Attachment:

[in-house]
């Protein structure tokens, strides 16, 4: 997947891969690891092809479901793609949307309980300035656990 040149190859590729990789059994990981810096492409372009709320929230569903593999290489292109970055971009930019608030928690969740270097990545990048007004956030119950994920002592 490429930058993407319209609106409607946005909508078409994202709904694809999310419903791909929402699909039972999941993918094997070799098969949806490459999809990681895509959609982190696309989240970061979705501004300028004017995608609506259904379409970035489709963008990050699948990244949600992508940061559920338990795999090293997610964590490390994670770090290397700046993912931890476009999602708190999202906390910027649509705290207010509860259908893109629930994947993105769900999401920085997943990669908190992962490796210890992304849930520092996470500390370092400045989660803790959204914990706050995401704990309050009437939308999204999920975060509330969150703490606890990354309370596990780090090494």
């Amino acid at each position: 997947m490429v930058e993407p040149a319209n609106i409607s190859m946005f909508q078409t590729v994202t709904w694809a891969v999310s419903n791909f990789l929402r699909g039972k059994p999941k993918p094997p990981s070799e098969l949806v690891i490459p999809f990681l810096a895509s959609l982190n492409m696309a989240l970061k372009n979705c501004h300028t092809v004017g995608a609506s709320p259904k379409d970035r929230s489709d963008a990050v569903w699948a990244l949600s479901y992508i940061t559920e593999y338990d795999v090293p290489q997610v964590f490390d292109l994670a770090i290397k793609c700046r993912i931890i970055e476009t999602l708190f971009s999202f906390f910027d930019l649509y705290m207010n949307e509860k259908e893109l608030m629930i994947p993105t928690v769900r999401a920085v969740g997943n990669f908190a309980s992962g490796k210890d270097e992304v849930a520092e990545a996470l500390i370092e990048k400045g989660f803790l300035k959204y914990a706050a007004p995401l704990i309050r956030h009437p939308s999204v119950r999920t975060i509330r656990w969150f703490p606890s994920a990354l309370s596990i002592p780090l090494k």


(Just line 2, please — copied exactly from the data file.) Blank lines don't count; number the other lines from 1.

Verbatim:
């Protein structure tokens, strides 16, 4: 997947891969690891092809479901793609949307309980300035656990 040149190859590729990789059994990981810096492409372009709320929230569903593999290489292109970055971009930019608030928690969740270097990545990048007004956030119950994920002592 490429930058993407319209609106409607946005909508078409994202709904694809999310419903791909929402699909039972999941993918094997070799098969949806490459999809990681895509959609982190696309989240970061979705501004300028004017995608609506259904379409970035489709963008990050699948990244949600992508940061559920338990795999090293997610964590490390994670770090290397700046993912931890476009999602708190999202906390910027649509705290207010509860259908893109629930994947993105769900999401920085997943990669908190992962490796210890992304849930520092996470500390370092400045989660803790959204914990706050995401704990309050009437939308999204999920975060509330969150703490606890990354309370596990780090090494």